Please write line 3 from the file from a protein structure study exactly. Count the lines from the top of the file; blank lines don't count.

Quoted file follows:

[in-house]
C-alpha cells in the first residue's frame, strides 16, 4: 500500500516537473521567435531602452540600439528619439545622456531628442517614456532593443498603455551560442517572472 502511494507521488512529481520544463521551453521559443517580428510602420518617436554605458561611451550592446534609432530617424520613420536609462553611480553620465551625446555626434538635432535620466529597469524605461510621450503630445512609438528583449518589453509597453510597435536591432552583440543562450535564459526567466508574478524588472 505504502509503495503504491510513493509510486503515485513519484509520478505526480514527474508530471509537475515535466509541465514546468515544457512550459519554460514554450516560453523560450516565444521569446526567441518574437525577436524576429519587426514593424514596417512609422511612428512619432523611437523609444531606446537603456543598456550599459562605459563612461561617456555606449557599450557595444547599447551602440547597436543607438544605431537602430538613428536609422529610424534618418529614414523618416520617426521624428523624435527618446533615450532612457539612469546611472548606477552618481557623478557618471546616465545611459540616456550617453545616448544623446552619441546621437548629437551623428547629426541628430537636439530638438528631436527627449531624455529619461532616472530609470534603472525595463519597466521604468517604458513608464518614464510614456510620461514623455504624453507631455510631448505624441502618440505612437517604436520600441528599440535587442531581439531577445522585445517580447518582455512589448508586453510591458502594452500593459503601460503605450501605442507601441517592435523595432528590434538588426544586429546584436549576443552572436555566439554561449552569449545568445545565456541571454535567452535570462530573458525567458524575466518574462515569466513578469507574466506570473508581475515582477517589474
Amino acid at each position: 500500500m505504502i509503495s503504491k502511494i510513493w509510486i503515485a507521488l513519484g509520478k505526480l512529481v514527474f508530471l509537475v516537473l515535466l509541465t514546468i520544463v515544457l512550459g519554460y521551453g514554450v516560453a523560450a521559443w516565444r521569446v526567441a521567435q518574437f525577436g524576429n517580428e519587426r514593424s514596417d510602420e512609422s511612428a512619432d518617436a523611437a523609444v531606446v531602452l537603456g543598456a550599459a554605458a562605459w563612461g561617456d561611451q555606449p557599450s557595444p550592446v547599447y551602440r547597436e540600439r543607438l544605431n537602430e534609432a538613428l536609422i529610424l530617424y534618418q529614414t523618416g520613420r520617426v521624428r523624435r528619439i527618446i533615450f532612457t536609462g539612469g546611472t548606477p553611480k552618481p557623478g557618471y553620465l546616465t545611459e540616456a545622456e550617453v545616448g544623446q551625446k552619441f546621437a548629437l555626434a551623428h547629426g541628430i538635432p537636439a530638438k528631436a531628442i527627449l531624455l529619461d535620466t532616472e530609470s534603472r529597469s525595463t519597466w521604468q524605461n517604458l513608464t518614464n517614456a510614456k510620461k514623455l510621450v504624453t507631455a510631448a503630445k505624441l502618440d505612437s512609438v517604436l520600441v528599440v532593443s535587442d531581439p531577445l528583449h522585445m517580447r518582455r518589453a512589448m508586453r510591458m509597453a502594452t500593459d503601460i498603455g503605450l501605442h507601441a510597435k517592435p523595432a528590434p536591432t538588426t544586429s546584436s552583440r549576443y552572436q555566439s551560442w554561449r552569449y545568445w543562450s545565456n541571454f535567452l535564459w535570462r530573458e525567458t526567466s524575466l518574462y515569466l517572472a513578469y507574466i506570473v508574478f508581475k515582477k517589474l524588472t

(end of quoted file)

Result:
Amino acid at each position: 500500500m505504502i509503495s503504491k502511494i510513493w509510486i503515485a507521488l513519484g509520478k505526480l512529481v514527474f508530471l509537475v516537473l515535466l509541465t514546468i520544463v515544457l512550459g519554460y521551453g514554450v516560453a523560450a521559443w516565444r521569446v526567441a521567435q518574437f525577436g524576429n517580428e519587426r514593424s514596417d510602420e512609422s511612428a512619432d518617436a523611437a523609444v531606446v531602452l537603456g543598456a550599459a554605458a562605459w563612461g561617456d561611451q555606449p557599450s557595444p550592446v547599447y551602440r547597436e540600439r543607438l544605431n537602430e534609432a538613428l536609422i529610424l530617424y534618418q529614414t523618416g520613420r520617426v521624428r523624435r528619439i527618446i533615450f532612457t536609462g539612469g546611472t548606477p553611480k552618481p557623478g557618471y553620465l546616465t545611459e540616456a545622456e550617453v545616448g544623446q551625446k552619441f546621437a548629437l555626434a551623428h547629426g541628430i538635432p537636439a530638438k528631436a531628442i527627449l531624455l529619461d535620466t532616472e530609470s534603472r529597469s525595463t519597466w521604468q524605461n517604458l513608464t518614464n517614456a510614456k510620461k514623455l510621450v504624453t507631455a510631448a503630445k505624441l502618440d505612437s512609438v517604436l520600441v528599440v532593443s535587442d531581439p531577445l528583449h522585445m517580447r518582455r518589453a512589448m508586453r510591458m509597453a502594452t500593459d503601460i498603455g503605450l501605442h507601441a510597435k517592435p523595432a528590434p536591432t538588426t544586429s546584436s552583440r549576443y552572436q555566439s551560442w554561449r552569449y545568445w543562450s545565456n541571454f535567452l535564459w535570462r530573458e525567458t526567466s524575466l518574462y515569466l517572472a513578469y507574466i506570473v508574478f508581475k515582477k517589474l524588472t